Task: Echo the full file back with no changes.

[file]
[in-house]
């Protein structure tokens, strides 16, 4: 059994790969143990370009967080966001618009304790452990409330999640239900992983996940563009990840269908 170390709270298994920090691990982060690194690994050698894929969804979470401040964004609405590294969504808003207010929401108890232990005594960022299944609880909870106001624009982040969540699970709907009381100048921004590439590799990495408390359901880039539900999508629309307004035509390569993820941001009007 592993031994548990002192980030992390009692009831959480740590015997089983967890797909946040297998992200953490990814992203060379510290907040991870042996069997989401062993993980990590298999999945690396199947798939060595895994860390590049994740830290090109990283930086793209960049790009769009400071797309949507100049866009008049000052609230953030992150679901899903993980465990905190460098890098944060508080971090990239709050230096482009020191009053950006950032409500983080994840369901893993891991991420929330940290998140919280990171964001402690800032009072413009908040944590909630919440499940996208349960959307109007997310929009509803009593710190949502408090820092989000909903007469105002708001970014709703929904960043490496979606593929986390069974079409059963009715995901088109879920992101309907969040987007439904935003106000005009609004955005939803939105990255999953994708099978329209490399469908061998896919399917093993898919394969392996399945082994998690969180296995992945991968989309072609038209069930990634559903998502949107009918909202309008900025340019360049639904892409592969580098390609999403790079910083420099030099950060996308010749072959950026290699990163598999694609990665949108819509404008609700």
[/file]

[in-house]
């Protein structure tokens, strides 16, 4: 059994790969143990370009967080966001618009304790452990409330999640239900992983996940563009990840269908 170390709270298994920090691990982060690194690994050698894929969804979470401040964004609405590294969504808003207010929401108890232990005594960022299944609880909870106001624009982040969540699970709907009381100048921004590439590799990495408390359901880039539900999508629309307004035509390569993820941001009007 592993031994548990002192980030992390009692009831959480740590015997089983967890797909946040297998992200953490990814992203060379510290907040991870042996069997989401062993993980990590298999999945690396199947798939060595895994860390590049994740830290090109990283930086793209960049790009769009400071797309949507100049866009008049000052609230953030992150679901899903993980465990905190460098890098944060508080971090990239709050230096482009020191009053950006950032409500983080994840369901893993891991991420929330940290998140919280990171964001402690800032009072413009908040944590909630919440499940996208349960959307109007997310929009509803009593710190949502408090820092989000909903007469105002708001970014709703929904960043490496979606593929986390069974079409059963009715995901088109879920992101309907969040987007439904935003106000005009609004955005939803939105990255999953994708099978329209490399469908061998896919399917093993898919394969392996399945082994998690969180296995992945991968989309072609038209069930990634559903998502949107009918909202309008900025340019360049639904892409592969580098390609999403790079910083420099030099950060996308010749072959950026290699990163598999694609990665949108819509404008609700």